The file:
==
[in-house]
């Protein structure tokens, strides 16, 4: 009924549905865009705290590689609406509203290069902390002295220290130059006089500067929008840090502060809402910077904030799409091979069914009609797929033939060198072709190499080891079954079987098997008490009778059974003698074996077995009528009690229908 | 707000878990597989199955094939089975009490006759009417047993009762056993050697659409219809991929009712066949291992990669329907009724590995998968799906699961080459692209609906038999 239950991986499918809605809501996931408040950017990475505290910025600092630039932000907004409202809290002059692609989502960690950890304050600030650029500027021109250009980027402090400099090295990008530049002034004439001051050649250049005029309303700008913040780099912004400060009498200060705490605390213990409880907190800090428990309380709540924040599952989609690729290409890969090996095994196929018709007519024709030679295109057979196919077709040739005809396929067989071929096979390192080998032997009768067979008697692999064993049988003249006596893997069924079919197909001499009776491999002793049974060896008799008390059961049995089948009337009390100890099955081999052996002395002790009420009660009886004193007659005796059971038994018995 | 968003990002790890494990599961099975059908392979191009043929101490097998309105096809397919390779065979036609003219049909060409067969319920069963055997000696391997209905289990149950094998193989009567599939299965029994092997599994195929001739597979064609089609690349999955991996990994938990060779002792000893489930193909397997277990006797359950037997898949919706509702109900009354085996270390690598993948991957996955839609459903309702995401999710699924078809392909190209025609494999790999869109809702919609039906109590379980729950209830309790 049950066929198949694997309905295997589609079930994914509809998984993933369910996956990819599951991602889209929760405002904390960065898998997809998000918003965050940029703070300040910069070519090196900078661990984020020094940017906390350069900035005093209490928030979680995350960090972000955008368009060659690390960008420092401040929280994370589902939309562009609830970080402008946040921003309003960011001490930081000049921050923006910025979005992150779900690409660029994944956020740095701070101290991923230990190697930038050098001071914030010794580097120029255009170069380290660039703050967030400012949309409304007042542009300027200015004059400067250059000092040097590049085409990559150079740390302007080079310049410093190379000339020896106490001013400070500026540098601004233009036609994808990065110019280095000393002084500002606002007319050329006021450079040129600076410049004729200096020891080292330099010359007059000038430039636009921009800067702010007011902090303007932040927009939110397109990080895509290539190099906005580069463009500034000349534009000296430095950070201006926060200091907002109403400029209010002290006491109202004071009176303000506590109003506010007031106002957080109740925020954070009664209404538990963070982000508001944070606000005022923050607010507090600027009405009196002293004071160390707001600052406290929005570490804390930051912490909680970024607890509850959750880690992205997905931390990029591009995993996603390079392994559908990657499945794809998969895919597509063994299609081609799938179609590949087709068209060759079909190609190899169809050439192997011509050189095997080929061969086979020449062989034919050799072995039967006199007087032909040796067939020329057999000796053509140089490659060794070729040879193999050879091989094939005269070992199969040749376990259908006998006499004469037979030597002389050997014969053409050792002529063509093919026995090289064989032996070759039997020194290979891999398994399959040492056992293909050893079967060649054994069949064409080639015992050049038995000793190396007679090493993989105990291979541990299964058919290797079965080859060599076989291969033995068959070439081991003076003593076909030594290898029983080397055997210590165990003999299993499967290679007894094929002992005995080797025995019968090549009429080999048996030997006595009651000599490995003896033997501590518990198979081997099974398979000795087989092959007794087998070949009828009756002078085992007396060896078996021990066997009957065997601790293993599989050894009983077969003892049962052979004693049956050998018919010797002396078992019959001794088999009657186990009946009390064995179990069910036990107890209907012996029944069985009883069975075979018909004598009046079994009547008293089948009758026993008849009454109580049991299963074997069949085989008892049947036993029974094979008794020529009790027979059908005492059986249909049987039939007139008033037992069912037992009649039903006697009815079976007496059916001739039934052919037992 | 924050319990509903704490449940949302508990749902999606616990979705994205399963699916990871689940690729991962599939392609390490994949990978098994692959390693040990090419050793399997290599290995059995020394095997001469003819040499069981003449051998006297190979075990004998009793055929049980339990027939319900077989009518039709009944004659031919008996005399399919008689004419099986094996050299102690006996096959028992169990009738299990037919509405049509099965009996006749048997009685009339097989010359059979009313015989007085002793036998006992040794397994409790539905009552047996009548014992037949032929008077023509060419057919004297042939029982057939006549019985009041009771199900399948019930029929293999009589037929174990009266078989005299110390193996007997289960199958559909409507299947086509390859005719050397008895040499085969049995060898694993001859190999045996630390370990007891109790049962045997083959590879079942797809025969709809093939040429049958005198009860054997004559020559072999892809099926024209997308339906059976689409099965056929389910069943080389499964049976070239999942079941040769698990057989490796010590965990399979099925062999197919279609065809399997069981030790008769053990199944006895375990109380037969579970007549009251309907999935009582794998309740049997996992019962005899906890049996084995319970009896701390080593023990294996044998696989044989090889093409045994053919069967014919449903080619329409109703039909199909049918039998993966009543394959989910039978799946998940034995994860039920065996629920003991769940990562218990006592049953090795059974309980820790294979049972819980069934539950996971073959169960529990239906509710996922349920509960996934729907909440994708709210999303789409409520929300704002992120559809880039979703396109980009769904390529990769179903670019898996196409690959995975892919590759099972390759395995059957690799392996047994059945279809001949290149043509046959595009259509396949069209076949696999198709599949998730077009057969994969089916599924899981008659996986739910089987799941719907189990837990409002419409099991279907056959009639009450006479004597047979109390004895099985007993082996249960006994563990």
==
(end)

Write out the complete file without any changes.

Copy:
[in-house]
């Protein structure tokens, strides 16, 4: 009924549905865009705290590689609406509203290069902390002295220290130059006089500067929008840090502060809402910077904030799409091979069914009609797929033939060198072709190499080891079954079987098997008490009778059974003698074996077995009528009690229908 | 707000878990597989199955094939089975009490006759009417047993009762056993050697659409219809991929009712066949291992990669329907009724590995998968799906699961080459692209609906038999 239950991986499918809605809501996931408040950017990475505290910025600092630039932000907004409202809290002059692609989502960690950890304050600030650029500027021109250009980027402090400099090295990008530049002034004439001051050649250049005029309303700008913040780099912004400060009498200060705490605390213990409880907190800090428990309380709540924040599952989609690729290409890969090996095994196929018709007519024709030679295109057979196919077709040739005809396929067989071929096979390192080998032997009768067979008697692999064993049988003249006596893997069924079919197909001499009776491999002793049974060896008799008390059961049995089948009337009390100890099955081999052996002395002790009420009660009886004193007659005796059971038994018995 | 968003990002790890494990599961099975059908392979191009043929101490097998309105096809397919390779065979036609003219049909060409067969319920069963055997000696391997209905289990149950094998193989009567599939299965029994092997599994195929001739597979064609089609690349999955991996990994938990060779002792000893489930193909397997277990006797359950037997898949919706509702109900009354085996270390690598993948991957996955839609459903309702995401999710699924078809392909190209025609494999790999869109809702919609039906109590379980729950209830309790 049950066929198949694997309905295997589609079930994914509809998984993933369910996956990819599951991602889209929760405002904390960065898998997809998000918003965050940029703070300040910069070519090196900078661990984020020094940017906390350069900035005093209490928030979680995350960090972000955008368009060659690390960008420092401040929280994370589902939309562009609830970080402008946040921003309003960011001490930081000049921050923006910025979005992150779900690409660029994944956020740095701070101290991923230990190697930038050098001071914030010794580097120029255009170069380290660039703050967030400012949309409304007042542009300027200015004059400067250059000092040097590049085409990559150079740390302007080079310049410093190379000339020896106490001013400070500026540098601004233009036609994808990065110019280095000393002084500002606002007319050329006021450079040129600076410049004729200096020891080292330099010359007059000038430039636009921009800067702010007011902090303007932040927009939110397109990080895509290539190099906005580069463009500034000349534009000296430095950070201006926060200091907002109403400029209010002290006491109202004071009176303000506590109003506010007031106002957080109740925020954070009664209404538990963070982000508001944070606000005022923050607010507090600027009405009196002293004071160390707001600052406290929005570490804390930051912490909680970024607890509850959750880690992205997905931390990029591009995993996603390079392994559908990657499945794809998969895919597509063994299609081609799938179609590949087709068209060759079909190609190899169809050439192997011509050189095997080929061969086979020449062989034919050799072995039967006199007087032909040796067939020329057999000796053509140089490659060794070729040879193999050879091989094939005269070992199969040749376990259908006998006499004469037979030597002389050997014969053409050792002529063509093919026995090289064989032996070759039997020194290979891999398994399959040492056992293909050893079967060649054994069949064409080639015992050049038995000793190396007679090493993989105990291979541990299964058919290797079965080859060599076989291969033995068959070439081991003076003593076909030594290898029983080397055997210590165990003999299993499967290679007894094929002992005995080797025995019968090549009429080999048996030997006595009651000599490995003896033997501590518990198979081997099974398979000795087989092959007794087998070949009828009756002078085992007396060896078996021990066997009957065997601790293993599989050894009983077969003892049962052979004693049956050998018919010797002396078992019959001794088999009657186990009946009390064995179990069910036990107890209907012996029944069985009883069975075979018909004598009046079994009547008293089948009758026993008849009454109580049991299963074997069949085989008892049947036993029974094979008794020529009790027979059908005492059986249909049987039939007139008033037992069912037992009649039903006697009815079976007496059916001739039934052919037992 | 924050319990509903704490449940949302508990749902999606616990979705994205399963699916990871689940690729991962599939392609390490994949990978098994692959390693040990090419050793399997290599290995059995020394095997001469003819040499069981003449051998006297190979075990004998009793055929049980339990027939319900077989009518039709009944004659031919008996005399399919008689004419099986094996050299102690006996096959028992169990009738299990037919509405049509099965009996006749048997009685009339097989010359059979009313015989007085002793036998006992040794397994409790539905009552047996009548014992037949032929008077023509060419057919004297042939029982057939006549019985009041009771199900399948019930029929293999009589037929174990009266078989005299110390193996007997289960199958559909409507299947086509390859005719050397008895040499085969049995060898694993001859190999045996630390370990007891109790049962045997083959590879079942797809025969709809093939040429049958005198009860054997004559020559072999892809099926024209997308339906059976689409099965056929389910069943080389499964049976070239999942079941040769698990057989490796010590965990399979099925062999197919279609065809399997069981030790008769053990199944006895375990109380037969579970007549009251309907999935009582794998309740049997996992019962005899906890049996084995319970009896701390080593023990294996044998696989044989090889093409045994053919069967014919449903080619329409109703039909199909049918039998993966009543394959989910039978799946998940034995994860039920065996629920003991769940990562218990006592049953090795059974309980820790294979049972819980069934539950996971073959169960529990239906509710996922349920509960996934729907909440994708709210999303789409409520929300704002992120559809880039979703396109980009769904390529990769179903670019898996196409690959995975892919590759099972390759395995059957690799392996047994059945279809001949290149043509046959595009259509396949069209076949696999198709599949998730077009057969994969089916599924899981008659996986739910089987799941719907189990837990409002419409099991279907056959009639009450006479004597047979109390004895099985007993082996249960006994563990």